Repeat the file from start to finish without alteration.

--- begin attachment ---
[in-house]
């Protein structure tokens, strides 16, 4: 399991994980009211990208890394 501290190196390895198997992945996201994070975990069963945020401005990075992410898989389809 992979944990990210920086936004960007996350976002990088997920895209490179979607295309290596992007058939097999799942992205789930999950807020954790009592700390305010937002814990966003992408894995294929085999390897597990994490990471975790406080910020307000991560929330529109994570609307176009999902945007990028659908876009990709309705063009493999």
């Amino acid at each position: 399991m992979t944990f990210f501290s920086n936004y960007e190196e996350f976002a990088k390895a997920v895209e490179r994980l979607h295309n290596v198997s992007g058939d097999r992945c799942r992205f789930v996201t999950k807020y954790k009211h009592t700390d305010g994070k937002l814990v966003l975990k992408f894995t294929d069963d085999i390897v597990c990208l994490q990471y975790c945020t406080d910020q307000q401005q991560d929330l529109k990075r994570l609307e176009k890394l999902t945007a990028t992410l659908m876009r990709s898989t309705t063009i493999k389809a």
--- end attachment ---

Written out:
[in-house]
């Protein structure tokens, strides 16, 4: 399991994980009211990208890394 501290190196390895198997992945996201994070975990069963945020401005990075992410898989389809 992979944990990210920086936004960007996350976002990088997920895209490179979607295309290596992007058939097999799942992205789930999950807020954790009592700390305010937002814990966003992408894995294929085999390897597990994490990471975790406080910020307000991560929330529109994570609307176009999902945007990028659908876009990709309705063009493999």
């Amino acid at each position: 399991m992979t944990f990210f501290s920086n936004y960007e190196e996350f976002a990088k390895a997920v895209e490179r994980l979607h295309n290596v198997s992007g058939d097999r992945c799942r992205f789930v996201t999950k807020y954790k009211h009592t700390d305010g994070k937002l814990v966003l975990k992408f894995t294929d069963d085999i390897v597990c990208l994490q990471y975790c945020t406080d910020q307000q401005q991560d929330l529109k990075r994570l609307e176009k890394l999902t945007a990028t992410l659908m876009r990709s898989t309705t063009i493999k389809a």